In late 2011, as a big fan of Dungeons & Dragons, 3rd Edition, I started adapting the rules for co-operative play without a dungeon master. Along the way I've managed to automate or clarify some of the excellent rule system. Here are some of the resources I've found or created to be most useful.
In these pages I hope to construct a fully playable set of rules for solo dungeon adventuring based on Dungeons and Dragons 3rd Edition.
It's handy to have a reference to the most important and most common rules of combat. I wrote up this 2-page reference (version 1.0): Combat Options.
Use the terrain to make fights in Dungeons & Dragons more interesting! Even something as simple as a doorway or the corner of a wall can help in a fight. Keep the following common forms of cover in mind when up against a humanoid's missiles or a dragon's breath attack:
The Monster Manual describes an ability that many monsters have called "Improved Grab", but the rules are markedly confused. I made an attempt to interpret the letter and spirit of the ability in this document: Improved Grab Combat.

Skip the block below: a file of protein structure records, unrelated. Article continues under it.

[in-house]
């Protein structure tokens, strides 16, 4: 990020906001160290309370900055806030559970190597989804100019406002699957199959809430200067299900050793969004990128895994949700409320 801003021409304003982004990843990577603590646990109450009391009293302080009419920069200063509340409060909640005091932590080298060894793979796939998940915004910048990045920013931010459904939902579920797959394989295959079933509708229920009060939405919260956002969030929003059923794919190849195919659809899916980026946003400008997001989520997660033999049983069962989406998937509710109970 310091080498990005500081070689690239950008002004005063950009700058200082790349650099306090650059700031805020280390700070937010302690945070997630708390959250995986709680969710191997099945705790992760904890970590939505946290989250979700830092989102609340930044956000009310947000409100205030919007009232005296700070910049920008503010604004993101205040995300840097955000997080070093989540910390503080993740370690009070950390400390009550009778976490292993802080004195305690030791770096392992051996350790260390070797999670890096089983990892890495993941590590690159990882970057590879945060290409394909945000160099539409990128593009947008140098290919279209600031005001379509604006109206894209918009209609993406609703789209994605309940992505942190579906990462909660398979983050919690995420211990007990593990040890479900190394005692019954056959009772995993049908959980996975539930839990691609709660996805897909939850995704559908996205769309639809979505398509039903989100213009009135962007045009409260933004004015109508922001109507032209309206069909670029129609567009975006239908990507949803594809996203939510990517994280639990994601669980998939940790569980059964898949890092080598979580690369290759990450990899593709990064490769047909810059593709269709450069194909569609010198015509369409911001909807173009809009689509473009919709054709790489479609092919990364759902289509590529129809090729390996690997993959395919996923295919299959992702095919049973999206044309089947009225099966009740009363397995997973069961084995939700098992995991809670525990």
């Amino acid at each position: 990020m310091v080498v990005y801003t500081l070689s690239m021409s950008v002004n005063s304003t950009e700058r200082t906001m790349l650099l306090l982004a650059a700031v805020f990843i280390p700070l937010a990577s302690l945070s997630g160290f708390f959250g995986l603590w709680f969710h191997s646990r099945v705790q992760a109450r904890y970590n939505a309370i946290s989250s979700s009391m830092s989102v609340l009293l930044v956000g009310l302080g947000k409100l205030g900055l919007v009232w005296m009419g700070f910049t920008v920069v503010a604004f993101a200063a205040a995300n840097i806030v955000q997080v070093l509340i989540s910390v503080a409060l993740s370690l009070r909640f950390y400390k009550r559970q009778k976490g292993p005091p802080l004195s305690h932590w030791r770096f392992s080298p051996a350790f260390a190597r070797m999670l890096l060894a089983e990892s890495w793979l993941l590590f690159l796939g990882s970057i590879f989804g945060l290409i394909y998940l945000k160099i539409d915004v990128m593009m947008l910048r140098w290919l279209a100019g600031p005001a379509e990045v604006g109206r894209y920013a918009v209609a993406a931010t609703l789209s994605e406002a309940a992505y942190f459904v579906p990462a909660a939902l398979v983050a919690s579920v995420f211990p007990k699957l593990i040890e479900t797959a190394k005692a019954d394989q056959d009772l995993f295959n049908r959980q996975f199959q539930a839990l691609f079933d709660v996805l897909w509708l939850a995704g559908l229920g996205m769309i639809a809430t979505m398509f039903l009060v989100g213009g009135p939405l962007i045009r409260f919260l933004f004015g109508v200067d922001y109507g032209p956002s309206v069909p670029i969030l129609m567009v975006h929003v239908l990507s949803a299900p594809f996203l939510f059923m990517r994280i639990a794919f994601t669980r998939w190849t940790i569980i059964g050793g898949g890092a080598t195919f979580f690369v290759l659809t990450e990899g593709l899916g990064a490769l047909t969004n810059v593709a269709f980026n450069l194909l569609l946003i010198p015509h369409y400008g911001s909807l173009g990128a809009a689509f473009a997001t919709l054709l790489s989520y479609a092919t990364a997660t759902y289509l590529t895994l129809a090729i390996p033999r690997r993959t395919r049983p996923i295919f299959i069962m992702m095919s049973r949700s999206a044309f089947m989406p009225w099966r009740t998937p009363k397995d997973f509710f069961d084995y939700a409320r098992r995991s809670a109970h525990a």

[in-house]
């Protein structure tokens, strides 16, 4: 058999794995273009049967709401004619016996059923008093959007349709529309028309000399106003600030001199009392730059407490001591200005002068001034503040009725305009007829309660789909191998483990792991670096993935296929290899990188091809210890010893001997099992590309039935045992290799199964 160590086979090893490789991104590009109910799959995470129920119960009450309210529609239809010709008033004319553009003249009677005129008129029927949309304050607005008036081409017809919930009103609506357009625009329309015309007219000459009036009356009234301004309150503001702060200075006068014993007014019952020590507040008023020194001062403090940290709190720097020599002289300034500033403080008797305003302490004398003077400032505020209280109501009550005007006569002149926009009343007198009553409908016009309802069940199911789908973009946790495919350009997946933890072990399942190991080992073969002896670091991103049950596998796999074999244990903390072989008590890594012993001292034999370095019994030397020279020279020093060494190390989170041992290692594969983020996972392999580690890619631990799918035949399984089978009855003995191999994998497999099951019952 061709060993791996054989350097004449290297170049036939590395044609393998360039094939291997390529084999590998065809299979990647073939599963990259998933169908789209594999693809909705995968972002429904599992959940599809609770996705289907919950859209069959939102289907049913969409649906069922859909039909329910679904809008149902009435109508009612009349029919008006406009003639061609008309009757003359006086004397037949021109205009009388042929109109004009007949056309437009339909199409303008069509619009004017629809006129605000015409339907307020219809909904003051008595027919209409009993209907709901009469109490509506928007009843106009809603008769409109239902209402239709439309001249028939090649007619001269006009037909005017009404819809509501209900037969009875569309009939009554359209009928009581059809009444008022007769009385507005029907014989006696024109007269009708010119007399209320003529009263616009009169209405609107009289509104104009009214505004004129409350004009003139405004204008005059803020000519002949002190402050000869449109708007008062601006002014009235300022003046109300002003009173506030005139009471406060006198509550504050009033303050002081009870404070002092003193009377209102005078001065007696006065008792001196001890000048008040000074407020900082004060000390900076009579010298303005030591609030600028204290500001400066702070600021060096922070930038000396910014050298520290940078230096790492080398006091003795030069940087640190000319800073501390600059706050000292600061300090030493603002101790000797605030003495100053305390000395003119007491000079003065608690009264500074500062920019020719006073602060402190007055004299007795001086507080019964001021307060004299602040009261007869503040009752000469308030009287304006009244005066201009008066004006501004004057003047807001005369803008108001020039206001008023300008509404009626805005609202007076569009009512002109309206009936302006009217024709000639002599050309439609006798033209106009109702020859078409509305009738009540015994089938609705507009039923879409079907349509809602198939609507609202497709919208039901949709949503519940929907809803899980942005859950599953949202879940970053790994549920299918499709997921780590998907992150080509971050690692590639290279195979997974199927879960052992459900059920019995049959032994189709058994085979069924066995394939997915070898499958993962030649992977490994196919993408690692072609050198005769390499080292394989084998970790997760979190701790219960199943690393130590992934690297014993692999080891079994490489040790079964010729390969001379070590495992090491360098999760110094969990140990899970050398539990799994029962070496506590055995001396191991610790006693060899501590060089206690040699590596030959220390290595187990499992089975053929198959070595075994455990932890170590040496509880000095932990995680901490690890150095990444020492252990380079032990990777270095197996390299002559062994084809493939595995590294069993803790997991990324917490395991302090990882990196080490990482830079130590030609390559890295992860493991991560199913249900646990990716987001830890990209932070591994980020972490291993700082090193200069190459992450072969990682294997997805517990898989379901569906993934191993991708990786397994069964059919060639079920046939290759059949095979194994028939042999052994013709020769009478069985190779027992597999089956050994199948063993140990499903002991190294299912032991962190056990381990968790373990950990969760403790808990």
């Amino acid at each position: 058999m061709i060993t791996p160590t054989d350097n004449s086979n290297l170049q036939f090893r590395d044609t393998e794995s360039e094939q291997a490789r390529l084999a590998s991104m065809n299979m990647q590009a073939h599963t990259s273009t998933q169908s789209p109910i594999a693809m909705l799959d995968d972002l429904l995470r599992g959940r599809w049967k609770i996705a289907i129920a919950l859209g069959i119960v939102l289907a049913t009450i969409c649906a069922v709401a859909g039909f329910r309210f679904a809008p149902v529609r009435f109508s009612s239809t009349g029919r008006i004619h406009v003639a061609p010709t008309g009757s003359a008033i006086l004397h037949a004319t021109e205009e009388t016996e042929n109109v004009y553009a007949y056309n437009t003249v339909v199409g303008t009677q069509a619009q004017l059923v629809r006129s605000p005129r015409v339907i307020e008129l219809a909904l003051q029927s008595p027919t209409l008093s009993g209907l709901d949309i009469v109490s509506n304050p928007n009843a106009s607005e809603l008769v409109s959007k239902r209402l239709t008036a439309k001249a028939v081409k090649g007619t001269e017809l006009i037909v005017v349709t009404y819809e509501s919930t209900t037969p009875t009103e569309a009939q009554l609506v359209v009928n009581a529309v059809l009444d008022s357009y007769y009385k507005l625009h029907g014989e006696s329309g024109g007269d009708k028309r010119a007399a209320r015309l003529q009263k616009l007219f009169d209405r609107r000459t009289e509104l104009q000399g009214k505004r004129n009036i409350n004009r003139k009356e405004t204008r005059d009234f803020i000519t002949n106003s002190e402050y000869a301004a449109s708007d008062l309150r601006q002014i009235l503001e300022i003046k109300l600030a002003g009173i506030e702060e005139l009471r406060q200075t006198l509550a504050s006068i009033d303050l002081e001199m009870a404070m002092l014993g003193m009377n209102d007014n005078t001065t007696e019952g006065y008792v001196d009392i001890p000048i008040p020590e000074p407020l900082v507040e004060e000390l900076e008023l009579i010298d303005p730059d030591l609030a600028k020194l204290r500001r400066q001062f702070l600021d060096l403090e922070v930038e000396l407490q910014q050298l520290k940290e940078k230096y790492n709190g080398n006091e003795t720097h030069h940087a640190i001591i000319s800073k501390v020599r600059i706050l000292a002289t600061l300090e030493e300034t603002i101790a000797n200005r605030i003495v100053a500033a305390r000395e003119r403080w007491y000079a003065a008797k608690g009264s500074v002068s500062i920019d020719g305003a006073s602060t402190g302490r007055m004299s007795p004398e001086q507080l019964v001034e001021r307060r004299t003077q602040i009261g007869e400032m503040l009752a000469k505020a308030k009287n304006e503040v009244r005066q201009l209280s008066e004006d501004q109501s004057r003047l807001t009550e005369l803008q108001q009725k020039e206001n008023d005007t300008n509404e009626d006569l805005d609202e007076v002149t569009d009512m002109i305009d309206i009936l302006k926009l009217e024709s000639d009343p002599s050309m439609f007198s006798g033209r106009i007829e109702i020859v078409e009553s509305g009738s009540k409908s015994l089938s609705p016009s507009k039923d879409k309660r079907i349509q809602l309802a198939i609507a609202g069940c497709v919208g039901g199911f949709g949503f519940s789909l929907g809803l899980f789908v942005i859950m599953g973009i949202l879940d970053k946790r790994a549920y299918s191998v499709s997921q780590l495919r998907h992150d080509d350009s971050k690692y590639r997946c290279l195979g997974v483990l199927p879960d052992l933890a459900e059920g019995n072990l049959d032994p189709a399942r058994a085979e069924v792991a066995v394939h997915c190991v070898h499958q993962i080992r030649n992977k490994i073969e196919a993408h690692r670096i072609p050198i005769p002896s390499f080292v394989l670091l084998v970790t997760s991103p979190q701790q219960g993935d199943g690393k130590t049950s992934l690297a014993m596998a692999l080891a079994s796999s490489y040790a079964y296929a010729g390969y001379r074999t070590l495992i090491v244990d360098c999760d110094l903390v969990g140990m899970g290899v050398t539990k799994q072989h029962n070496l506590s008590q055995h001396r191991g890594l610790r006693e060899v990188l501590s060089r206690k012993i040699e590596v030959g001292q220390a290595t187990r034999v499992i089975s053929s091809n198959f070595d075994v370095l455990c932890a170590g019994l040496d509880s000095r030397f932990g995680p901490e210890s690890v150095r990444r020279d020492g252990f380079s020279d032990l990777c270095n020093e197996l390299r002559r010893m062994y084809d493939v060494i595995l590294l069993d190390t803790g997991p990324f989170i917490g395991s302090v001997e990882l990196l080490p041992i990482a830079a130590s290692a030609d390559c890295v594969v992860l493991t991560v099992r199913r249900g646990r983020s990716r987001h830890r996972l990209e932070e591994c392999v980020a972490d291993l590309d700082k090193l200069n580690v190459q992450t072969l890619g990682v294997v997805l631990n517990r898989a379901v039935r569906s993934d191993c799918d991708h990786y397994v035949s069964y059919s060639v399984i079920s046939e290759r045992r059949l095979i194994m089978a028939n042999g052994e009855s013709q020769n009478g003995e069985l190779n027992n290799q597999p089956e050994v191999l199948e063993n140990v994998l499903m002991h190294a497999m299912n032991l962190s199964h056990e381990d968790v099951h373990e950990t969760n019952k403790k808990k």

An adventure involving travel through any type of wilderness would benefit from a familiarity with different types of terrain. Picture J.R.R. Tolkien's novels, where the characters walk vast distances though plains, forests, mountains, and marshland. Topographical features are called landforms and they have been comprehensively named and described by experts in the field.
The description for the Druid Spell "Detect Snares and Pits" (Core Rulebook I, Player's Handbook, page 194) says that the spell will detect "primitive traps constructed of natural materials (man traps, missile traps, hunting snares, etc.)". However none of these are described elsewhere in the core rulebooks.
The 1911 Classic Encyclopedia Project has a comprehensive description of historical and traditional man-made traps. If the page ever disappears I'll find it again or paraphrase the copy I have. These common types of traps are likely to be encountered by normal adventurers, and they allow for characters (like Rangers and Druids) and enemies (like Kobolds, Goblins, and Gnolls) to construct simple traps for everyday use, rather than expensive, sophisticated traps that you'd only expect in some dark castle built by an evil wizard.